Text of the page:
We really want to have our shit together, don’t we? We want to be the lawyer people call when everything’s on the line—because we are that good. We want to end every day with our time entered and released, and all of our emails answered. We want to work out every evening…mediate in the mornings…feed our families only groceries bought from Whole Foods and run triathlons on the weekend.
That’s the life we imagine. The life we actually live is something else entirely.
To say lawyers are overly invested in productivity, is a bit of an understatement. There’s about as much chance of a lawyer stopping and smelling the roses, as there is for an elephant to fly or a river to run uphill. We’re about getting it done. “Lazy” is the unpardonable sin of our profession. Exhaustion is our status symbol.
Even those of us who beat the drum of wellness are charmed by the allure of productivity. We carefully schedule our workouts, our time to meditate, time to journal. On Sunday we prepare the meals we will eat during the week, neatly stacking the Tupperware in the fridge when we’re done. We dutifully check in with friends and family on our commute home.
We work hard at regulating our life.
The problem is life doesn’t care much for being regulated. Life seems to prefer the unregulated. The unpredictable. The erratic and whimsical.
All week you plan to rake the oak leaves in the front yard, and on Saturday morning your daughter decides she wants to make brownies. And before you know it, the kitchen’s a mess, you’re covered in flour and it’s already 11:00. But you and your daughter are laughing as you pull the brownies from the oven and pour yourselves tall glasses of milk.
Or, you brew some tea and you’re about to journal for the first time this week, when your wife walks in and asks what you think about a rug she’s just picked out for the porch. And after talking for an hour you realize you’re not going to get the journaling done, but you have been reminded that there are a thousand reasons to love this woman.
Or you’re walking out the door after work to make the 6 p.m. workout class, and your associate walks into your office, discouraged because she just lost a trial that she knew she was going to win. You don’t get to workout. But you spend an hour talking about disappointment and how our losses are always so much more important than our wins in making us who we are.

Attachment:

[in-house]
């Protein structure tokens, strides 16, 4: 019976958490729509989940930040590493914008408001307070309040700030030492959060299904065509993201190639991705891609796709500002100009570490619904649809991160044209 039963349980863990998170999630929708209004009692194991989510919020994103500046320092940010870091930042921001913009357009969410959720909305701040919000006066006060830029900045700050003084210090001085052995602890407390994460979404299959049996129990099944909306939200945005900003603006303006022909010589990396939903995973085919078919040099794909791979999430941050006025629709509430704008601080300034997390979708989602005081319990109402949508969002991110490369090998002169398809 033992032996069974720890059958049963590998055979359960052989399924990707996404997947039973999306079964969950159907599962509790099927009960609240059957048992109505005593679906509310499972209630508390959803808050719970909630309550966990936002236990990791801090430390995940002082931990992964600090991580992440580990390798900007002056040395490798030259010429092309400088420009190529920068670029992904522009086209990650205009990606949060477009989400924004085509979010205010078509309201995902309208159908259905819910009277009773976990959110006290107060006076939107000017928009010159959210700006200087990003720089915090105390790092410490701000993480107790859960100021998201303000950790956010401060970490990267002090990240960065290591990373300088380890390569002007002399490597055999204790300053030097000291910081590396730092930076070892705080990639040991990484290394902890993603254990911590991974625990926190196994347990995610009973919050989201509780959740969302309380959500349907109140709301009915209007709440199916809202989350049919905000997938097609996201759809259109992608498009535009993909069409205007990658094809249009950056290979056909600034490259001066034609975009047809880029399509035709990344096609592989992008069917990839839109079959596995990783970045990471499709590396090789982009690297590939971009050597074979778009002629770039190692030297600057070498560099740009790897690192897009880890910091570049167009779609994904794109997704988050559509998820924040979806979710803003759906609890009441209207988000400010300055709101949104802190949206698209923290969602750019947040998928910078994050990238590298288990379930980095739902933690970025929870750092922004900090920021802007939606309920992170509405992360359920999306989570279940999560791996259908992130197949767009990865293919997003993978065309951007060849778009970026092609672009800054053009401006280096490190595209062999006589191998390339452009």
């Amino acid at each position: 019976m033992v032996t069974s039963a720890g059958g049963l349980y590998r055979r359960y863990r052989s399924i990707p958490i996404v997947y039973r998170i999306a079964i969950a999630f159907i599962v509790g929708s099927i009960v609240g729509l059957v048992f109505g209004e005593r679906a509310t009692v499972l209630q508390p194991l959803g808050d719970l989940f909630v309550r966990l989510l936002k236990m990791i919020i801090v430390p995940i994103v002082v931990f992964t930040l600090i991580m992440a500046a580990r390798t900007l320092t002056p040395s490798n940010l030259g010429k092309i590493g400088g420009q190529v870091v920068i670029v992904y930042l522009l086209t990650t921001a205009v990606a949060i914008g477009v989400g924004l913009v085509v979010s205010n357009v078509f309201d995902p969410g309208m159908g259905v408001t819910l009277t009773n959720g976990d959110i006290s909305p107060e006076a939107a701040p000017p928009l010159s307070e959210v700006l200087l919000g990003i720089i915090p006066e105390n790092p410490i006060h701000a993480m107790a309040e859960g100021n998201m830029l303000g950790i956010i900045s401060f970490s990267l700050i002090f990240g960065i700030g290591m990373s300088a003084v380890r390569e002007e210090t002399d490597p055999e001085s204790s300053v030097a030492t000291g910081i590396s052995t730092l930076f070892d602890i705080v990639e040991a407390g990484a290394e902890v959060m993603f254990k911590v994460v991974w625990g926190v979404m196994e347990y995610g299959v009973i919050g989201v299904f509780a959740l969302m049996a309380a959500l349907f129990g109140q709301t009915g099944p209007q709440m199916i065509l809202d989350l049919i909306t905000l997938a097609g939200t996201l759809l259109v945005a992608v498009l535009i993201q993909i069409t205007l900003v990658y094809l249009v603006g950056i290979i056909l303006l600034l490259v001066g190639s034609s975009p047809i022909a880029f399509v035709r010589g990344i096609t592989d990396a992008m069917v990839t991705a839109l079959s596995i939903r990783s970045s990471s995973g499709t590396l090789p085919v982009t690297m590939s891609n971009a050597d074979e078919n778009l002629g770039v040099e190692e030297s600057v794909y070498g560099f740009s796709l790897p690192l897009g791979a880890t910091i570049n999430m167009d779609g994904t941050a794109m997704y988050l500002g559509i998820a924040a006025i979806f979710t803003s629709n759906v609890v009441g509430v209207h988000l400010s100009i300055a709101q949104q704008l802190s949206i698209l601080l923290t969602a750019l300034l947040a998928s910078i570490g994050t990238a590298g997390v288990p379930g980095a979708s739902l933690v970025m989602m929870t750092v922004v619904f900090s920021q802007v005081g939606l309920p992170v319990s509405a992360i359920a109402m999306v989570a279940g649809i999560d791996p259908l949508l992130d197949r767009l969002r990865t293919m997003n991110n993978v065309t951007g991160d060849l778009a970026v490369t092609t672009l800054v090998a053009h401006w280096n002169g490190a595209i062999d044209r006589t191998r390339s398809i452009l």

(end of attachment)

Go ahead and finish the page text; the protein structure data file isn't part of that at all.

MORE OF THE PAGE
Courtney Martin calls these moments “the sacred inefficiencies of the very human life.”
I’ve been trying to do a better job lately at valuing those unpredictable moments that interrupt our days. There is a certain beauty in the unanticipated. Those ordinary and unplanned moments, when life comes to us with all its mess and edges. Those are the moments when the sacred tends to show up in the ordinary. Those are the moments when life can become rich and we learn how to love.
It’s not that there’s anything wrong with scheduling our workouts, or carving out an oppurtunity to meditate, or making sure our time is entered before we leave work at the end of the day. But, as lawyers, we are infatuated by a kind of productivity that requires schedules that work perfectly and systems that never break. The result—we don’t live very deeply.
You see, the part of me that wants to control what happens is less likely to be available for a conversation with my son about how tough middle school can be. The part of me that insists on controlling my time is less able to be present to a young lawyer who wants to talk about the challenges of building a law practice, or less likely to to sit down with my wife to talk about our day over a meal at the dinner table. The part of me that insists that everything run on time and stay on schedule simply doesn’t experience life as vividly. And doesn’t love nearly as deeply.
So, if the leaves aren’t raked or if you didn’t quite make your billable hour quota for the day, don’t beat yourself up. After all (to paraphrase Courtney Martin again), what would you rather be–a messy and flawed human being who is able to love deeply or a well-oiled machine?